#1
Hey.

Ive been playin for like 6 months or something but have grinded to a hault in learning lead guitar because when i play it always sounds the same. I want to know basically what you guys tend to come up with when playing lead. When im coming up with a lead part i will listen to the rythm guitar and hum a tune that goes with it then play it but its never as dynamic as i want it to be. So could you offer me some tips and show me some stuff you play to inspire me a little?
#2
Had the same problem. What I did was instead of instinctively play, I thought about it. Thought what I could do differently to mix it up. I would think about moving the solo around the fretboard, pauses, double stops, going for a run on the bass strings, adding in a chord from out of nowhere and build off that, bending, hammer ons and pulloffs, sliding and blending scales together. Good luck.
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#3
Learn some scales Minor Pentatonic and the Major scale and maybe melodic minor. Build up your speed. You can usually go to GC or a music store and buy a book of speed building execises and play with a metronome it will all help
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#5
never hum what you want because you will be humming quater steps and that requires verey precise bending and your mind and fingers will not instantly think of that
#6
Quote by Sun of a Studio
Had the same problem. What I did was instead of instinctively play, I thought about it. Thought what I could do differently to mix it up. I would think about moving the solo around the fretboard, pauses, double stops, going for a run on the bass strings, adding in a chord from out of nowhere and build off that, bending, hammer ons and pulloffs, sliding and blending scales together. Good luck.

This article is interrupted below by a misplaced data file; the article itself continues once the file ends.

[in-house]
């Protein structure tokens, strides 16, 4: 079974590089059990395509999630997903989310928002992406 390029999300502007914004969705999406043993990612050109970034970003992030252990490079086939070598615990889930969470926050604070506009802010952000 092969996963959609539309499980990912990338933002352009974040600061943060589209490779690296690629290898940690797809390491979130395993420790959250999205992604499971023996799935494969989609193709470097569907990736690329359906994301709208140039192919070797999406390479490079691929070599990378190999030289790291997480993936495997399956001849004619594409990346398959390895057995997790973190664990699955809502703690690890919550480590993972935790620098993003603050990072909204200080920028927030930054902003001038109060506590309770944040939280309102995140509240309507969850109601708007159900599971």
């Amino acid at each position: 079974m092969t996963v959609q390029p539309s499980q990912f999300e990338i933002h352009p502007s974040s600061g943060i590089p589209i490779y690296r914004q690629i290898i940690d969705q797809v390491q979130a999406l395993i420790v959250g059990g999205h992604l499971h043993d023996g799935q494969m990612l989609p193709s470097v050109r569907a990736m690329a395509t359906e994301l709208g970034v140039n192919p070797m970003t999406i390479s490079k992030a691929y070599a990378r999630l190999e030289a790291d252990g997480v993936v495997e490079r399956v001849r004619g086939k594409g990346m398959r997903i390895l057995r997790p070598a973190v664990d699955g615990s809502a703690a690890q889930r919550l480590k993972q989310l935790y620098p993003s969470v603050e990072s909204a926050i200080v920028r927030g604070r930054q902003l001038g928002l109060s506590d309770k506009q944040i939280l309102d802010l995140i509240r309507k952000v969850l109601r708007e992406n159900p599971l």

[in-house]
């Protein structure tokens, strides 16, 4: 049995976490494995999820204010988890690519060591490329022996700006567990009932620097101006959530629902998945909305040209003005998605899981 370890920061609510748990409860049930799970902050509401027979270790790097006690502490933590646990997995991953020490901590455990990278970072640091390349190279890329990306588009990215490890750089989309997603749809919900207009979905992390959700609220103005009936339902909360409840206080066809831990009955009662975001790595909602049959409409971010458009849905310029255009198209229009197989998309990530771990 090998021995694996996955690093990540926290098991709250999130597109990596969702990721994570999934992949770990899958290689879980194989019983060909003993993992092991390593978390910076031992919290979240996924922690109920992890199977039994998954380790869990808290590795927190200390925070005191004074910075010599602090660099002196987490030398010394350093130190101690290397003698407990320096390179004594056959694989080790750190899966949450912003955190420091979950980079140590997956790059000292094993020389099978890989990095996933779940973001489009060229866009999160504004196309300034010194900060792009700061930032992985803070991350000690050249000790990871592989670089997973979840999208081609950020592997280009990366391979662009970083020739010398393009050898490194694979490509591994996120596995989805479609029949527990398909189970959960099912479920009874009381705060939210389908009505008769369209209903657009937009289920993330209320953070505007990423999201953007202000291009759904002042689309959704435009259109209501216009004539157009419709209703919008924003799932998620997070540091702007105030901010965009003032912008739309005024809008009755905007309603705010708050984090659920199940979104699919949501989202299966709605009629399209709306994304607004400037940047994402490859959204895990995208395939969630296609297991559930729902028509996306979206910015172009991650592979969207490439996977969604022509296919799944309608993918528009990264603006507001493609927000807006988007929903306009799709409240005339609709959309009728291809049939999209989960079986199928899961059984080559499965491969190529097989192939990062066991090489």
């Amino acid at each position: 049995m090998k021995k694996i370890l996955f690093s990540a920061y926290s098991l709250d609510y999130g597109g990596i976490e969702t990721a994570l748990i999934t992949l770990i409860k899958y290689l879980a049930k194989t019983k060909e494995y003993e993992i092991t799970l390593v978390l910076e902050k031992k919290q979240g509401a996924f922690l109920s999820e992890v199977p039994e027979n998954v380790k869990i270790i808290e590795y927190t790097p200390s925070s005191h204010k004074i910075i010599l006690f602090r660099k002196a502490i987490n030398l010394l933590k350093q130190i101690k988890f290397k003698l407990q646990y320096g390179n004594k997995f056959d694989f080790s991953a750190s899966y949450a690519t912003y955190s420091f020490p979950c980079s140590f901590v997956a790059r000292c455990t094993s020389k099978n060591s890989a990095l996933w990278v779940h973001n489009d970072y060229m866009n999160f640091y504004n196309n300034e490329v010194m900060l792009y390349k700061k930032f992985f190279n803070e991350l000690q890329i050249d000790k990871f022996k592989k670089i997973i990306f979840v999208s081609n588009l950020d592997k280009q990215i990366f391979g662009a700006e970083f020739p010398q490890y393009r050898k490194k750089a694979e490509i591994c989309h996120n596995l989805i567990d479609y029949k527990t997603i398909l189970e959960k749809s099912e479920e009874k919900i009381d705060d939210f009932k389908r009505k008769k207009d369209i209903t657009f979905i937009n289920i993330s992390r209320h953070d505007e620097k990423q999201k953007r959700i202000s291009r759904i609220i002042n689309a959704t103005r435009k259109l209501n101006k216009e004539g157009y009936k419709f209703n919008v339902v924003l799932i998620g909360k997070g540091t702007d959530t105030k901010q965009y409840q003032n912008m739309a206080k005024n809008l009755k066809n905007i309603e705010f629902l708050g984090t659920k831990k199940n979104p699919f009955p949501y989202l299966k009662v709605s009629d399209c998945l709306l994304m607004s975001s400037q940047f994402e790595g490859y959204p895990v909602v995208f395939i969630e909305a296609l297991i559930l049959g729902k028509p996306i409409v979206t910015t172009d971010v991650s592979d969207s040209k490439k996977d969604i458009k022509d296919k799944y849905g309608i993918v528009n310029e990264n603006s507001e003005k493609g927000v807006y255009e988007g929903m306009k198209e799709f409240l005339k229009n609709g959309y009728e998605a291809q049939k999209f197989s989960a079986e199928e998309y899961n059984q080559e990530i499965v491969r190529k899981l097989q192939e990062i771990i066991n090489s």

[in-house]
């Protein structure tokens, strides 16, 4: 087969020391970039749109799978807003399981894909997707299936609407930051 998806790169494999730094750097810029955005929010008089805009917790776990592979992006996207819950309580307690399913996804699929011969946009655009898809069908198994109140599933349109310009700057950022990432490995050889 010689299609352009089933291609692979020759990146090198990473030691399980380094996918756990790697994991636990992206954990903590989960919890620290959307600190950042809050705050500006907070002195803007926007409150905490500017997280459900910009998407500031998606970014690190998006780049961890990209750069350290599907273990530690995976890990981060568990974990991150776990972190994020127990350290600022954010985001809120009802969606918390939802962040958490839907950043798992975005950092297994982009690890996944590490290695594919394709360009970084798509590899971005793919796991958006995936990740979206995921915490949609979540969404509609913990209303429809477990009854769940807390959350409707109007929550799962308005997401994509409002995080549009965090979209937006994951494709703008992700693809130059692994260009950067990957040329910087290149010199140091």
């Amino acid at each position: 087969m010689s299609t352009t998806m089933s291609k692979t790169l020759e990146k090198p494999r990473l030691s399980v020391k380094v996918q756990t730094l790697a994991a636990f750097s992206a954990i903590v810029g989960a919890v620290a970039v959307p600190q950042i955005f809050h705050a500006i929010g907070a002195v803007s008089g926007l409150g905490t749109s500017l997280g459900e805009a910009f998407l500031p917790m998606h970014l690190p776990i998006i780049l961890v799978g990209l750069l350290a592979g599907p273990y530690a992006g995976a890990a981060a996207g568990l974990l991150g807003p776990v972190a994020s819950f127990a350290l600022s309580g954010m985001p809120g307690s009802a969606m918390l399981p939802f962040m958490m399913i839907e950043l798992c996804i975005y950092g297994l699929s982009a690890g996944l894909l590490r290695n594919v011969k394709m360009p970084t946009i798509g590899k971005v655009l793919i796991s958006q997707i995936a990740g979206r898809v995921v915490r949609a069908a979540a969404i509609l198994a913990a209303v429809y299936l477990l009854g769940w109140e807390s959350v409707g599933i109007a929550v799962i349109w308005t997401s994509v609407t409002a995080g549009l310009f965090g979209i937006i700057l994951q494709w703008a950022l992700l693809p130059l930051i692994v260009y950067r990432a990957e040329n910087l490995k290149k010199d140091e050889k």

^This guy is right.

Think about it because your fingers won't change until your mind changes. Your fingers are so used to doing the same lick, so its hard for them not to do it because it just feels natural.

Some common things I do to mix up a solo is wide vibratos (SRV style), repeating the same little diddly (Buddy Guy style), big bends (Frusciante style), and also playing my favorite lick backwards. Hope that helps.
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#7
Yeah, if you're trying to play lead without knowing any scales, the very first thing
you should do is at least memorize the minor pentatonic scale -- preferably
in all 5 positions.

Then, you need to learn how to actually USE the scale when soloing.

I'd recommend starting with blues as it has a farily straightforward structure and
goes well with the pentatonic.

Then, get yourself a GOOD book on blues. I've heard Blues you can Use is good.
One I particularly like is "101 Blues Licks". That one may not be entirely suited
to someone with only 6 months on guitar, but it has 101 very short interesting
licks that are all annotated in tab with the scales used. You can learn a few to
give you some ideas and then start modifying them for your own creations.
#8
try using appegios(????) thats what i did but it isnt that good so u could just ignore me
#9
Quote by 98789
try using appegios(????) thats what i did but it isnt that good so u could just ignore me


Why isn't using arpeggios that good?
#12
^ thats ****
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#13
Add differnet techniques to your playing, like

1.hammer on and pull offs
2. Pinch harmonics (I cant get enough of these!!)
3. Bends
4. Slides
5. fast alternate picking
6. (my personal favourite) Sweep picking

And try playing along to a metronome, it will help, it helped me.

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#14
Hey again.

Yeh ive learnt the 5 shapes for the pentatonic scale major n minor and i know the blues scale aswel. Soloing is a big problem for me because of my inability to use all the fretboard correctly without making it all sound muddled up. Are most solo completely improvised?
#15
Quote by Sadam
Are most solo completely improvised?